[bold][italic] Recent and near-retirees, the first major cohort of the 401(k) era, do not have nearly enough in retirement savings to even come close to maintaining their current lifestyles. [/bold][/italic]
We need an across the board increase in Social Security retirement benefits of 20% or more. We need it to happen right now, even if that means raising taxes on high incomes or removing the salary cap in Social Security taxes.
Over the past few decades, employees fortunate enough to have employer-based retirement benefits have been shifted from defined benefit plans to defined contribution plans. We are now seeing the results of that grand experiment, and they are frightening. Recent and near-retirees, the first major cohort of the 401(k) era, do not have nearly enough in retirement savings to even come close to maintaining their current lifestyles.
Frankly, that's an optimistic way of putting it. Let me be alarmist for a moment, because the fact is the numbers are truly alarming. We should be worried that large numbers of people nearing retirement will be unable to keep their homes or continue to pay
According to the Center for Retirement Research at Boston College, the median household retirement account balance in 2010 for workers between the ages of 55-64 was just $120,000. For people expecting to retire at around age 65, and to live for another 15 years or more, this will provide for only a trivial supplement to Social Security benefits.
And that's for people who actually have a retirement account of some kind. A third of households do not. For these people, their sole retirement income, aside from potential aid from friends and family, comes from Social Security, for which the current average monthly benefit is $1,230.
There are good proposals out there for improving the private aspect of our retirement system. Having employer-based 401(k) contributions be opt-out rather than opt-in is one such proposal. There are other commendable suggestions for ways to simplify personal financial management.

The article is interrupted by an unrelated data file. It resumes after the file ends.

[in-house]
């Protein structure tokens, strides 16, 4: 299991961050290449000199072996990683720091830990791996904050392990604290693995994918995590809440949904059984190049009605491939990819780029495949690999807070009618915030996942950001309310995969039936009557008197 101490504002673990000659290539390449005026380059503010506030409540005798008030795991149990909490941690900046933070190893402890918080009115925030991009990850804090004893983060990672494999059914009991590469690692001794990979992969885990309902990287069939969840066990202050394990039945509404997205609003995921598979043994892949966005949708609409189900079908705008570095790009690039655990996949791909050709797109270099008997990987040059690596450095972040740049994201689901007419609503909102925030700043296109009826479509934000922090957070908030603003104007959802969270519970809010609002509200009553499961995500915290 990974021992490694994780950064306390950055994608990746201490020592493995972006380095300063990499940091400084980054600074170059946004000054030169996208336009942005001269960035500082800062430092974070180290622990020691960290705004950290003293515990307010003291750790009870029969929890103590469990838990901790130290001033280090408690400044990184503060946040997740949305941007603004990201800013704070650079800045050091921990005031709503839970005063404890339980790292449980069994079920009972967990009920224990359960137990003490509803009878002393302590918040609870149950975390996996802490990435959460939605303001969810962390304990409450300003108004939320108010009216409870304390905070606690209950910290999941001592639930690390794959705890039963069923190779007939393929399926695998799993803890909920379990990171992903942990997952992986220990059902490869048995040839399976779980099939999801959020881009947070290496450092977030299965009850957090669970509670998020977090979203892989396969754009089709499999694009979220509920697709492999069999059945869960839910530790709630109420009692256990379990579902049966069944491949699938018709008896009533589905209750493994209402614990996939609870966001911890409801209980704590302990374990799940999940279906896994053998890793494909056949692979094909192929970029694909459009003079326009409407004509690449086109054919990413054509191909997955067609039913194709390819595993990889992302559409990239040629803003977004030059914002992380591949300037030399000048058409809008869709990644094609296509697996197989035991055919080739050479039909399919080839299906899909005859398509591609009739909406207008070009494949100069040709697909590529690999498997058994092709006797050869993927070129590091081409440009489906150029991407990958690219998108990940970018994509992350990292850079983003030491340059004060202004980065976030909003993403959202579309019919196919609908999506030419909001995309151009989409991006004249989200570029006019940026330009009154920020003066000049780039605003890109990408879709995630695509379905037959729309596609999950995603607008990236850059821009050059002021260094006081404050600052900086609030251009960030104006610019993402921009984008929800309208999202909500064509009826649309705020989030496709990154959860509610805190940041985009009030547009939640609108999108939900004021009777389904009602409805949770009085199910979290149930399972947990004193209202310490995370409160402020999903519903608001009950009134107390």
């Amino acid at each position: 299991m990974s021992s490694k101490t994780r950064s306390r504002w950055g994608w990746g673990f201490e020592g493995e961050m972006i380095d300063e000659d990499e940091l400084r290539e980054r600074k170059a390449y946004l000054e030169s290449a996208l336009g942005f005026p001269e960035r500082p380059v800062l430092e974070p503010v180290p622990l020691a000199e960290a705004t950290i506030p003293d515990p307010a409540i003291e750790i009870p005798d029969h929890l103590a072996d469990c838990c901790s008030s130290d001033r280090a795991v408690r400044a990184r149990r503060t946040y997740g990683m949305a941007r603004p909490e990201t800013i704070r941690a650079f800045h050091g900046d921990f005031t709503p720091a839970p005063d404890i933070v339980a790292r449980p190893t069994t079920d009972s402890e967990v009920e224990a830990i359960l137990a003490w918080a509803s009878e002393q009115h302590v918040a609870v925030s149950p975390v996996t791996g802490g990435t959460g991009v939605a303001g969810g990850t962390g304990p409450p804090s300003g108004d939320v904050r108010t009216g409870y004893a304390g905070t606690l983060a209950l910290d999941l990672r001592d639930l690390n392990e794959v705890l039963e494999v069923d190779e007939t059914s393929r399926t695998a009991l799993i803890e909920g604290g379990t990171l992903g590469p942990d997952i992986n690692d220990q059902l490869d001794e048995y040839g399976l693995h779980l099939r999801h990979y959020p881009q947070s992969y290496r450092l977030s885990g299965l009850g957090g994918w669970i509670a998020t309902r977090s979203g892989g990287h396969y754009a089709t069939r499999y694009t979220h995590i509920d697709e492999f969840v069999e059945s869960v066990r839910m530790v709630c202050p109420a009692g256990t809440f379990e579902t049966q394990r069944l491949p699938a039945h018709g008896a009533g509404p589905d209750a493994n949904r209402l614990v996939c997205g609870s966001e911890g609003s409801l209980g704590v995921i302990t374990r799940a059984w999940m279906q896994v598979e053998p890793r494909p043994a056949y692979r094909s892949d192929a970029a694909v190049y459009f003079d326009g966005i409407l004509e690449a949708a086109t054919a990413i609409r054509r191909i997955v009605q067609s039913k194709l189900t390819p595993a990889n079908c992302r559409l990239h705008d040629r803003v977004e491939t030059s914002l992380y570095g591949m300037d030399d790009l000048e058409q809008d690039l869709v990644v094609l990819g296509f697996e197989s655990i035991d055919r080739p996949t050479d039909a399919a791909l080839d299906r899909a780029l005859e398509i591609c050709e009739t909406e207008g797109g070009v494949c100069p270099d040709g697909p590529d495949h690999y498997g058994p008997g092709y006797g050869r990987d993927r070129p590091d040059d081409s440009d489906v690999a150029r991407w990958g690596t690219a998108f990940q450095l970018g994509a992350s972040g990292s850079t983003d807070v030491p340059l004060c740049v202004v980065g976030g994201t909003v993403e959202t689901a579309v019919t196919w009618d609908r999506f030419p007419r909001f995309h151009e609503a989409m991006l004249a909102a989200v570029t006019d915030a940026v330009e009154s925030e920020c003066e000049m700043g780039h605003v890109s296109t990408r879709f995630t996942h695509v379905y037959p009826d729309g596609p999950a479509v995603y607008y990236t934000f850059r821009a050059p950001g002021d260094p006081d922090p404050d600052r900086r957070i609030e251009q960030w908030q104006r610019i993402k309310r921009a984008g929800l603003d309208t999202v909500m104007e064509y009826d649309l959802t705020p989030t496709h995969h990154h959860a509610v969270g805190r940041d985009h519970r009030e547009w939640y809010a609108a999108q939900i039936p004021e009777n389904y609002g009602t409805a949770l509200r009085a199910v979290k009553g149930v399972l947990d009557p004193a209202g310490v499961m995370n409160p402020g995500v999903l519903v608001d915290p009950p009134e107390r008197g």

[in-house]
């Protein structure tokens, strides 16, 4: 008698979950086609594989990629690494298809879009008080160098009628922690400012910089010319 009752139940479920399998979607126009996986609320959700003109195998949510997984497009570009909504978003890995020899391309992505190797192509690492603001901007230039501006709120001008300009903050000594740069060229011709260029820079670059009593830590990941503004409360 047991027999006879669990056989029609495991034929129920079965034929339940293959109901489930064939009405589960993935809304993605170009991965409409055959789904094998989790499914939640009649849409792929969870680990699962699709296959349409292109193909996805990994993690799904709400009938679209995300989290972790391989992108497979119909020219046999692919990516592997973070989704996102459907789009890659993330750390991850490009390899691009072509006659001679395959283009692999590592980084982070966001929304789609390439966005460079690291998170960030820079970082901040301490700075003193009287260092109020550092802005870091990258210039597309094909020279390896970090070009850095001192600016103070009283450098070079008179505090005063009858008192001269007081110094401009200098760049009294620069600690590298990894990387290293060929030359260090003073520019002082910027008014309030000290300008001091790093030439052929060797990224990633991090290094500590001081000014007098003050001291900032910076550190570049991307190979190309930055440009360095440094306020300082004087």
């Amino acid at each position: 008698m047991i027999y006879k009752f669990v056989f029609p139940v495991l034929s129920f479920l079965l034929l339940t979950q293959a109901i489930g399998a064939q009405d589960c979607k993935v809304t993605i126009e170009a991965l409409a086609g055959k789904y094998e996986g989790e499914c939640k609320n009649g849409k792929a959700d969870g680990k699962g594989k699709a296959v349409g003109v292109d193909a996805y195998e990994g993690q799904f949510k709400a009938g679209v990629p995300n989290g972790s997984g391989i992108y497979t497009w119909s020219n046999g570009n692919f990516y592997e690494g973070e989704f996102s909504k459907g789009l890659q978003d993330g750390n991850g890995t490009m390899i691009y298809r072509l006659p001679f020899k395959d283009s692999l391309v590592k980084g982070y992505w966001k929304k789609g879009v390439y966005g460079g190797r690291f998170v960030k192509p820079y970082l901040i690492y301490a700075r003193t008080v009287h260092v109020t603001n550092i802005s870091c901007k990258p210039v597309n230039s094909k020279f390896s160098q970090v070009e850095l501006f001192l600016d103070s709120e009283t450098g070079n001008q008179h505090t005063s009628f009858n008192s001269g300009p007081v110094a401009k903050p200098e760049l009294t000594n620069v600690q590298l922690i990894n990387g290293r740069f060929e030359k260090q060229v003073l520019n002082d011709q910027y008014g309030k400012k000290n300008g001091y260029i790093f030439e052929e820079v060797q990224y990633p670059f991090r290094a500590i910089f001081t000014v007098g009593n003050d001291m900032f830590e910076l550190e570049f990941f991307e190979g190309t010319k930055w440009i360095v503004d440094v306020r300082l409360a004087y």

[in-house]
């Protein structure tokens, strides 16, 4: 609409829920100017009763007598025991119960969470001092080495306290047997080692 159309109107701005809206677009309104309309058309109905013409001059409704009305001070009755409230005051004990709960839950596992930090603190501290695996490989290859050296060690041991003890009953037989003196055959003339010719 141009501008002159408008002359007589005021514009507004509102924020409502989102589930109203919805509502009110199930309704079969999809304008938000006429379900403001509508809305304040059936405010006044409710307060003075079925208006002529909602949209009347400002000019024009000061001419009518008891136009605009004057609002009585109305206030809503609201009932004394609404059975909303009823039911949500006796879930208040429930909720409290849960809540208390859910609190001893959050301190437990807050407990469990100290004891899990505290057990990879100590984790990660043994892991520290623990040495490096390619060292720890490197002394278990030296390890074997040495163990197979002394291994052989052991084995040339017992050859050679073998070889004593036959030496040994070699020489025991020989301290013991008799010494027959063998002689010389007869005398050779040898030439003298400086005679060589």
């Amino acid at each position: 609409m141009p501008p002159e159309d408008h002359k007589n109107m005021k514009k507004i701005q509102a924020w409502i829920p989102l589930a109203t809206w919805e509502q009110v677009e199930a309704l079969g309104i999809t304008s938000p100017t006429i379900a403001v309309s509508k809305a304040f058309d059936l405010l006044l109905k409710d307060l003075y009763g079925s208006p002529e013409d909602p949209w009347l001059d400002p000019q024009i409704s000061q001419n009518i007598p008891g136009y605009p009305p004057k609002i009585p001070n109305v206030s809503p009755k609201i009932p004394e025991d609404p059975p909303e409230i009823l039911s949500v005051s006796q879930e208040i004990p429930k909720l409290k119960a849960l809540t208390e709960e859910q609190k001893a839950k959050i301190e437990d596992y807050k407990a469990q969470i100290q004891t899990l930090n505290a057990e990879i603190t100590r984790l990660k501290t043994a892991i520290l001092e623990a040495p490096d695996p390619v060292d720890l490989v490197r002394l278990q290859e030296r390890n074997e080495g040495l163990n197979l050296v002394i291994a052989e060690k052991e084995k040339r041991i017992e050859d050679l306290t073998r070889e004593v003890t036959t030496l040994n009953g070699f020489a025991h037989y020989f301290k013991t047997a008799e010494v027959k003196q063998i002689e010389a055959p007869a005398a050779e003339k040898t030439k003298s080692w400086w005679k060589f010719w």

But none of these ideas will help people who are nearing retirement. Only the possibility of several decades of compound returns make the personal financing of retirement a realistic idea for most people; those with only a few working years left cannot benefit from this. Absent an unexpected windfall, such as lottery winnings or inheritances, most 60-year-olds lack any capacity to significantly increase their savings.
Even if we do find ways to improve the framework for self-funding retirement, how, exactly, do we expect younger workers, who might benefit from these improvements, to start saving significantly for their retirement? Soaring tuition and fees at universities, combined with the associated soaring student loan borrowing, have led many people to start their working lives already deeply in debt. According to the Project on Student Debt, the members of the class of 2011 with student loans had an average of $26,000 outstanding.
These are mostly 22-year-olds who have never worked full time and who are finding it difficult to find good jobs in the age of the Great Recession. They're beginning their working lives in the hole. Understandably, and necessarily, retiring that debt is going to be a priority over retirement savings. One might imagine that saving for a mortgage down payment and even spending a few bucks to enjoy life might be priorities too. At the very minimum, beginning their personal retirement savings will be delayed by years.
People who go beyond undergraduate education and go on to graduate or professional schools can find themselves even more deeply in debt. The cost of law school is prohibitive for most. Many graduates effectively find themselves with a mortgage-sized debt but without the house.
Those who, for whatever reason, did not choose to further their studies might lack the large levels of debt, but they also generally lack the opportunities to obtain jobs with decent wages and benefits, or any benefits at all.